Detection of anti-equine neutrophil antibody by use of flow cytometry.

N. C. Jain, Jeffrey L Stott, J. L. Vegad, R. G. Dhawedkar

Research output: Contribution to journalArticlepeer-review

4 Scopus citations


Flow cytometric and conventional fluorescence microscopic methods were compared to detect heterologous (rabbit) neutrophil antibody bound to equine neutrophils. Unfixed and paraformaldehyde-fixed neutrophils were treated with normal rabbit serum or various dilutions of an antineutrophil serum. The cells were then reacted with fluorescein conjugates of goat anti-rabbit IgG, staphylococcal protein A, and streptococcal protein G. Antibody binding was evaluated by use of fluorescence microscopy and flow cytometry. Unfixed neutrophils treated with normal rabbit serum did not fluoresce, whereas many of the fixed neutrophils had distinct cytoplasmic and some membranous (nonspecific) fluorescence. Unfixed cells treated with the antiserum had localized areas (capping) of intense membrane fluorescence, whereas fixed cells had bright uniform membranous fluorescence. The intensity of specific fluorescence varied with the antiserum dilution and the conjugate. On flow cytometry, over 80% of unfixed cells treated with antiserum dilutions up to 1:1,024, 1:2,048, and 1:256 fluoresced, respectively, with anti-IgG, protein-G, and protein-A conjugates. Fixed cells generally had similar percentages of fluorescent cells, but at a higher (1-step) antiserum dilution. It was concluded that flow cytometry is more sensitive than conventional fluorescence microscopy to detect antibodies associated with equine neutrophils.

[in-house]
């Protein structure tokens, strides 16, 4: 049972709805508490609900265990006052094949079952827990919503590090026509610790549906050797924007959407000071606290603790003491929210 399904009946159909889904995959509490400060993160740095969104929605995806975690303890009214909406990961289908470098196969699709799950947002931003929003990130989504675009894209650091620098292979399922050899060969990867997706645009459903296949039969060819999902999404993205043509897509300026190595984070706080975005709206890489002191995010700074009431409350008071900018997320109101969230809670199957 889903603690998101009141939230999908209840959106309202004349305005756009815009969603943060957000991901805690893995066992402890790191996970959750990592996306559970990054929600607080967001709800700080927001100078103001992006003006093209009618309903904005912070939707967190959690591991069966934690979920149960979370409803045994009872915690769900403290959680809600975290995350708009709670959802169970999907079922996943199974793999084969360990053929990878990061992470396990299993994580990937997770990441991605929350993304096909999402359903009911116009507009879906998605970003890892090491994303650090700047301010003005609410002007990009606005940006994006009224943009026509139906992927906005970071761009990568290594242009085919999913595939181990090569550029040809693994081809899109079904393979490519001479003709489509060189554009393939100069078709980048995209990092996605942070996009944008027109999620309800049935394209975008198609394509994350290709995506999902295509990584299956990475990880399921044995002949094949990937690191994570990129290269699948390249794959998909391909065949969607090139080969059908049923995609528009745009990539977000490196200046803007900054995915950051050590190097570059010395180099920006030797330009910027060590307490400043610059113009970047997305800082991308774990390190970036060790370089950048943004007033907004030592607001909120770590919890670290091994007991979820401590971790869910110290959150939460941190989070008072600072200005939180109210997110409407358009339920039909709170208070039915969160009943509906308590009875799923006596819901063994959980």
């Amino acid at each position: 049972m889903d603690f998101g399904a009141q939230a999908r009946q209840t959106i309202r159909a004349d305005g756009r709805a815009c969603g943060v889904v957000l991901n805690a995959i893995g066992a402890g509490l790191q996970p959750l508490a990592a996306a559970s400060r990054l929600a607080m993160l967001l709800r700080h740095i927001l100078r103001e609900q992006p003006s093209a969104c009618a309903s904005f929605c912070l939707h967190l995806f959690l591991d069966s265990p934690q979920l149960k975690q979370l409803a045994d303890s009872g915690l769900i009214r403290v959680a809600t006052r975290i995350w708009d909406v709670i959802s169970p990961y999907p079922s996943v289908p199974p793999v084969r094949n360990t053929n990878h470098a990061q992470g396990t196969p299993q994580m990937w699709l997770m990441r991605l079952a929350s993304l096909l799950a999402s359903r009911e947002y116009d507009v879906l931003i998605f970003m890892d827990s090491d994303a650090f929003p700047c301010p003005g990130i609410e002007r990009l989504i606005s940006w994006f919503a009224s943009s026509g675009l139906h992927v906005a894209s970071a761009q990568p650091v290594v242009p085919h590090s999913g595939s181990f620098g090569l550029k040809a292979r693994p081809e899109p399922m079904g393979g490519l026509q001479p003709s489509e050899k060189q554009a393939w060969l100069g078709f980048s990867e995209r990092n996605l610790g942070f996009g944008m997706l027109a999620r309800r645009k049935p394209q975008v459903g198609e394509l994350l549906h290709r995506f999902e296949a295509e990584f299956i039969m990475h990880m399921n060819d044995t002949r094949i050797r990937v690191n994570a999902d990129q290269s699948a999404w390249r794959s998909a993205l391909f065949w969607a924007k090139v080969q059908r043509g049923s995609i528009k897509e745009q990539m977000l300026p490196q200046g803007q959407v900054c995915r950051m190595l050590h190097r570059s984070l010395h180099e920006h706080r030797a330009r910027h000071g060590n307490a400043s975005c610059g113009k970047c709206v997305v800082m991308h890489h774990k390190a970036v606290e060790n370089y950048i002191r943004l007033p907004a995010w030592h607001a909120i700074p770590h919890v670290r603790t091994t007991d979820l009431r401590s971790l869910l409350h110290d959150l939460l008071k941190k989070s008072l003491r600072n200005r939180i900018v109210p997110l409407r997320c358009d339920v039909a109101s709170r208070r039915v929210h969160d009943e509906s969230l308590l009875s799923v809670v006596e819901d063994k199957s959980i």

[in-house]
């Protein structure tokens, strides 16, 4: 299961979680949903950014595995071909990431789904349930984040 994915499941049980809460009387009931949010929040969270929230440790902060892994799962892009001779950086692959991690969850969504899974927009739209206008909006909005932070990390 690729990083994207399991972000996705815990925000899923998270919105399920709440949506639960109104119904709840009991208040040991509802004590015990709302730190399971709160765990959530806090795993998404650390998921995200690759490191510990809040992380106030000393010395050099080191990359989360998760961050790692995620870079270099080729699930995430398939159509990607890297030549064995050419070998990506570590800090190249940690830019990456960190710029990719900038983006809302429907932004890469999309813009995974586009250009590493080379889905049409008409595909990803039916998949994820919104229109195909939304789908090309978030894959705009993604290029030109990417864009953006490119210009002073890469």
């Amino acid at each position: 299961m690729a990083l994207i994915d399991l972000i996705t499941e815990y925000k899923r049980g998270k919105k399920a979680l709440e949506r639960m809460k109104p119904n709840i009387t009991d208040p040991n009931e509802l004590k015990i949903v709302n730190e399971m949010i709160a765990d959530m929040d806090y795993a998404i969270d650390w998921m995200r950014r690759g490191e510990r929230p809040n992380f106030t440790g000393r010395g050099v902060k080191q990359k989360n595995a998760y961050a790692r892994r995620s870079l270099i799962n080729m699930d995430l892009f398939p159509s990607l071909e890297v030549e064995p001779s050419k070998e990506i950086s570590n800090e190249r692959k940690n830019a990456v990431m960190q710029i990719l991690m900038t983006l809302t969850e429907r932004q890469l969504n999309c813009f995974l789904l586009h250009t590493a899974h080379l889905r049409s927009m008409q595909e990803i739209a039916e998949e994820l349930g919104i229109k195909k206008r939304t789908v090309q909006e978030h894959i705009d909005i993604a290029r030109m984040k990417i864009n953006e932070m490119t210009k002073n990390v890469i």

Original languageEnglish (US)
Pages (from-to)1883-1890
Number of pages8
JournalAmerican Journal of Veterinary Research
Issue number11
StatePublished - Nov 1991

ASJC Scopus subject areas

  • veterinary(all)


Dive into the research topics of 'Detection of anti-equine neutrophil antibody by use of flow cytometry.'. Together they form a unique fingerprint.

Cite this